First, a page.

Imagine a democratic government adopting a legislation that would instruct its own Agriculture Department "to ignore any judicial rulings that block the planting of crops that the court determines to be illegal"(according to Senator Jon Tester from Montana).
In essence, this is what the US Congress has done by adopting a small clause (Section 735) inside the 2013 agriculture budget.
The signing by President Obama of this legislation will effectively bar US federal courts from being able to halt the sale or planting of genetically engineered (GE) crops even if they failed to be approved by the government's own weak approval process and no matter what the health or environmental consequences might be.
Groups have rightly called this legislation the 'Monsanto Protection Act' as it enables Monsanto and other companies to continue to sell GE seeds even when declared illegal by the courts.
The Center for Food Safety (an independent US NGO) has qualified this as being akin to 'corporate welfare' for Monsanto and other biotech companies.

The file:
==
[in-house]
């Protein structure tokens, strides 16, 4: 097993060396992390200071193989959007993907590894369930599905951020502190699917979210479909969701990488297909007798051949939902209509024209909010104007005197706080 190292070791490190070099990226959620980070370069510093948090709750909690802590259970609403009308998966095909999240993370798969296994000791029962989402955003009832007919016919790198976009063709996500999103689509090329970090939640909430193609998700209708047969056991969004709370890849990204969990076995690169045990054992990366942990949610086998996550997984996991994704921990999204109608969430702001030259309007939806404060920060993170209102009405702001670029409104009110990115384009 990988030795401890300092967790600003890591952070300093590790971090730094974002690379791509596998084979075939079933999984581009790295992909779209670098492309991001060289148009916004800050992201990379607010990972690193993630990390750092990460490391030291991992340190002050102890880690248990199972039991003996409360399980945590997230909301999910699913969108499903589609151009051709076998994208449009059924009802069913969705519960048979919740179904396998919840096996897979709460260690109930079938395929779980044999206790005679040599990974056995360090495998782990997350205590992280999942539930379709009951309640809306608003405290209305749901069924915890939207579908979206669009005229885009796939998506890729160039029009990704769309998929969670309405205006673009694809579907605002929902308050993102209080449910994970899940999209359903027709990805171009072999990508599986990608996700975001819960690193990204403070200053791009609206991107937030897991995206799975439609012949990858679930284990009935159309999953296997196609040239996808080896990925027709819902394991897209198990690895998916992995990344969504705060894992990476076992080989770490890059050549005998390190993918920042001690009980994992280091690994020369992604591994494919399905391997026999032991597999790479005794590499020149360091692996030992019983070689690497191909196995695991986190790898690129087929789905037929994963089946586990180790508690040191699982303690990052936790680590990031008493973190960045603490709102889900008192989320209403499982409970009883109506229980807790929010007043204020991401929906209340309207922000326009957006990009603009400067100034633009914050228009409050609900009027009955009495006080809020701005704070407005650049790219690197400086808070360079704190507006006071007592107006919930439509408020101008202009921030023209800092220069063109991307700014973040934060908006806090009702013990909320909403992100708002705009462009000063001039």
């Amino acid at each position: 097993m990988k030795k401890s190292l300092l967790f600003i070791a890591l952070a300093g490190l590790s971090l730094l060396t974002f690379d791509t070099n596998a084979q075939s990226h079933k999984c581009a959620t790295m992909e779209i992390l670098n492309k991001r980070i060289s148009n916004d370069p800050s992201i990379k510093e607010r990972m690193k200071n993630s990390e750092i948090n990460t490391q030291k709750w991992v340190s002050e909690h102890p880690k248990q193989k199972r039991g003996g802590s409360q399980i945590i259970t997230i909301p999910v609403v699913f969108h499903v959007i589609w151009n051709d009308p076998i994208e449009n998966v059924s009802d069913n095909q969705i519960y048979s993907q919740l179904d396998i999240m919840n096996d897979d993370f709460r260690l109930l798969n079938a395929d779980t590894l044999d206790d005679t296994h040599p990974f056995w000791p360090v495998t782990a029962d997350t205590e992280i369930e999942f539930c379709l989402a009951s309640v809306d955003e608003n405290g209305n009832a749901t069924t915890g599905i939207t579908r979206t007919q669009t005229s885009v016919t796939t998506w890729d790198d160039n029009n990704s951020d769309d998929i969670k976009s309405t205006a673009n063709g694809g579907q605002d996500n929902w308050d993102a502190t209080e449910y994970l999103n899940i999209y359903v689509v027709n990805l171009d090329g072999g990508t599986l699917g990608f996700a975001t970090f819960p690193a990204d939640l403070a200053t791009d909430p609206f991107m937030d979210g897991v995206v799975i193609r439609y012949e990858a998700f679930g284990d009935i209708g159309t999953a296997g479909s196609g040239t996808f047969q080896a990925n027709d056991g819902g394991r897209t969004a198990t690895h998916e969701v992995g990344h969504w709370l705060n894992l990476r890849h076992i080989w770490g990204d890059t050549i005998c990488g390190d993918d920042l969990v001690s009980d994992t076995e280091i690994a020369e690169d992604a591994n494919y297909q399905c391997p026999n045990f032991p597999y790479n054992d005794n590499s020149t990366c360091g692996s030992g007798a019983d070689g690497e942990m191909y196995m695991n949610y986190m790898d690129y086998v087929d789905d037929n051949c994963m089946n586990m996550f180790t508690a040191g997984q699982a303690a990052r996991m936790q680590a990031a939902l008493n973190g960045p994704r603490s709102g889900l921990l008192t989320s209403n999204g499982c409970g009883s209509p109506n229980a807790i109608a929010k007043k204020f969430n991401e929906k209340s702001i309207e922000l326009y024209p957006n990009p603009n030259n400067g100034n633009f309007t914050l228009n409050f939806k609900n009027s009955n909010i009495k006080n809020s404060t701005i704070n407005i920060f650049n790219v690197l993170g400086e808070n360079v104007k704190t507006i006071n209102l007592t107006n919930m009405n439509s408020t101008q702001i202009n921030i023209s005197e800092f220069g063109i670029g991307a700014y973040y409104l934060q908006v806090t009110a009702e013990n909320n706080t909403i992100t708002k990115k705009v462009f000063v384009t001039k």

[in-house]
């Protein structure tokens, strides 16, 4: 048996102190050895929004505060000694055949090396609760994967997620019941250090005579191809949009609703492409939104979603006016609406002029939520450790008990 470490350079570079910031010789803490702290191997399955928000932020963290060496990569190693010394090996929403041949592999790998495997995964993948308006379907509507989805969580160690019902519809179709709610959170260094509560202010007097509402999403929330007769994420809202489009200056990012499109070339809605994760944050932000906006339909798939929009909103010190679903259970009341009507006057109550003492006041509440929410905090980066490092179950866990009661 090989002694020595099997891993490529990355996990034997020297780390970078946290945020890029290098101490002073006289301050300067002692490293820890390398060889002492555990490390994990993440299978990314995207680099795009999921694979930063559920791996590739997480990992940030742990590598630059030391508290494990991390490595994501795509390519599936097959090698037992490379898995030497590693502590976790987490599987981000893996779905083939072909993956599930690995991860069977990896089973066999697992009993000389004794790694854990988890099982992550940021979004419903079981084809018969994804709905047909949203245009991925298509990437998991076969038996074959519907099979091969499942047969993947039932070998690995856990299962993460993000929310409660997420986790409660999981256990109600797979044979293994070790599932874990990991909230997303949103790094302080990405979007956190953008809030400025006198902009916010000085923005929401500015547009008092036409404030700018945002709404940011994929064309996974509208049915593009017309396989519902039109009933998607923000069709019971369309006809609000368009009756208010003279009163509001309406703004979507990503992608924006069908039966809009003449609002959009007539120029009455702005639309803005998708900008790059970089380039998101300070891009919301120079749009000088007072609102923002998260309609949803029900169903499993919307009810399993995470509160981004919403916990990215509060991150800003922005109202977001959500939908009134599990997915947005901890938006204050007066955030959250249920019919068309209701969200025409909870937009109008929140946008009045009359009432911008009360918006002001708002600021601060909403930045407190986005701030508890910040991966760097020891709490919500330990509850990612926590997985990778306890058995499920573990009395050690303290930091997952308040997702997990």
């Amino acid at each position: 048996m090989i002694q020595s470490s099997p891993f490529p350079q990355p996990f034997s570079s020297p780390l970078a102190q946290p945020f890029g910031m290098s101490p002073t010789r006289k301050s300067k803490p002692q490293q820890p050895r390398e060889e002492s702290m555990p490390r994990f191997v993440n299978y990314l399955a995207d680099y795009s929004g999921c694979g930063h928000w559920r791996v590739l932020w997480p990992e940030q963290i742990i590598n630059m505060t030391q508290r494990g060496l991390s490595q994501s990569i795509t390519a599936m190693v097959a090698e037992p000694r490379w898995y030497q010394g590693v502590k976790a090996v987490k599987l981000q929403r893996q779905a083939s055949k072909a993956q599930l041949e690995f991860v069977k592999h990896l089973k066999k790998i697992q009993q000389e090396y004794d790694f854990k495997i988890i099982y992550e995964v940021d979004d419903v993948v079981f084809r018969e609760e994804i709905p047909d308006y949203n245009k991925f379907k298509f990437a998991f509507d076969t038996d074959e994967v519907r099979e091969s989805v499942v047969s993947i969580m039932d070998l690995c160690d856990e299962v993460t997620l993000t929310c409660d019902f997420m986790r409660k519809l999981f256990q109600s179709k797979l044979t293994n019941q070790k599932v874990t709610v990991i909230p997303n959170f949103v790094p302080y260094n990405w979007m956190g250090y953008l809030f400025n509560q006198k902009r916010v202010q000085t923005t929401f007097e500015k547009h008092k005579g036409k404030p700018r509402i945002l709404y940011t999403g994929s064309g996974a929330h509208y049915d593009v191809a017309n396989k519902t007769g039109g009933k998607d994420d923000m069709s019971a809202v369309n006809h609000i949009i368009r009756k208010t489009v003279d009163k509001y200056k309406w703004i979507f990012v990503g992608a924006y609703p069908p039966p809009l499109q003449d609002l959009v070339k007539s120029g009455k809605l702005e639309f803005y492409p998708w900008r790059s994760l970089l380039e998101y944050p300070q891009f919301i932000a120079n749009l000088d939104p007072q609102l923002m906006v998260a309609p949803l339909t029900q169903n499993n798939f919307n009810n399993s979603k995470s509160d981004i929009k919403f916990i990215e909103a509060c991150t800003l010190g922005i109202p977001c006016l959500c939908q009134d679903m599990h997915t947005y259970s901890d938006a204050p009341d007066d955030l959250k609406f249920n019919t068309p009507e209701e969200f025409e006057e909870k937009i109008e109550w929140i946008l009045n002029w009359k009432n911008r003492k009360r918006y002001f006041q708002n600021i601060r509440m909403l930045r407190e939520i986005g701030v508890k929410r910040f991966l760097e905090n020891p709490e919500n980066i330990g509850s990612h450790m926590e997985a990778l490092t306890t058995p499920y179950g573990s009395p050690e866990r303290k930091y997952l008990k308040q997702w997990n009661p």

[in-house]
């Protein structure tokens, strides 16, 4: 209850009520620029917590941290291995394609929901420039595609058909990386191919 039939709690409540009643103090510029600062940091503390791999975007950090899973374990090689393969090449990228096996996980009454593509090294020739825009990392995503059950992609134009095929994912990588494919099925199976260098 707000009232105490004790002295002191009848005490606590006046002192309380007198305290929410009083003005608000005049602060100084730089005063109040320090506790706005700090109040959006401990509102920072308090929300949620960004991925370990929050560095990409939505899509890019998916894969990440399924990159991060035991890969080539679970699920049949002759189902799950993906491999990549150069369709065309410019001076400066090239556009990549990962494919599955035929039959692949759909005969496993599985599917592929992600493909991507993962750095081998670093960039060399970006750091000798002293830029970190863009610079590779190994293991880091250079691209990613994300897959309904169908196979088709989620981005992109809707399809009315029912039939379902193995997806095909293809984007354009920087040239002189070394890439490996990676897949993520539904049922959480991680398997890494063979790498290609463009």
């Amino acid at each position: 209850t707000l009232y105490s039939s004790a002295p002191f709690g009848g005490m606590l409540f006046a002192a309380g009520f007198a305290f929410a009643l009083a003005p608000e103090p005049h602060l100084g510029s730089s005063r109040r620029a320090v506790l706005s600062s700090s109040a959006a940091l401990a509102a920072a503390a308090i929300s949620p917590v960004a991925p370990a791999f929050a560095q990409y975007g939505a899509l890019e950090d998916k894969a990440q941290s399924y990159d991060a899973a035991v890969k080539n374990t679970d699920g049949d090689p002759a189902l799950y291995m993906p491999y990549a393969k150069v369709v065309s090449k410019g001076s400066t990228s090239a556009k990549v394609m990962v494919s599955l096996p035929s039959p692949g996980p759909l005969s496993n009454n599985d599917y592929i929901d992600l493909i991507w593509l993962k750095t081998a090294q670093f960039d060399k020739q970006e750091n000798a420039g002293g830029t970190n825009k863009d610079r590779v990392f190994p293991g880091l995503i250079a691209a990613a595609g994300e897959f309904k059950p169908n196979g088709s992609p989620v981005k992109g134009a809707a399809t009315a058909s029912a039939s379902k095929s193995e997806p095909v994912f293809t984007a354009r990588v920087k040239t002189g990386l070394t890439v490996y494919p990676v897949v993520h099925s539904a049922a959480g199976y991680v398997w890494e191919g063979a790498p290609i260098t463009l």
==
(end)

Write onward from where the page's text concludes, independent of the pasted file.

In theory and in a democratic system, the justice system should serve as a watchdog to force everyone – including government agencies – to follow the laws adopted by the legislators. Apparently, not any longer!
The adoption of the 'Monsanto Protection Act' has generated public outrage and will probably strengthen the resolve of the growing food movement in the US to oppose the power of the food corporations.
This should also be a reminder to all of us across the world of the ability of some corporations like Monsanto to influence policymakers to adopt measures that are against sustainable agriculture, farmers, consumers and the environment. And let's add now to this list: independent judicial review! A very sad day for democracy and the future of our food.
Eric Darier is a senior campaigner on sustainable agriculture at Greenpeace International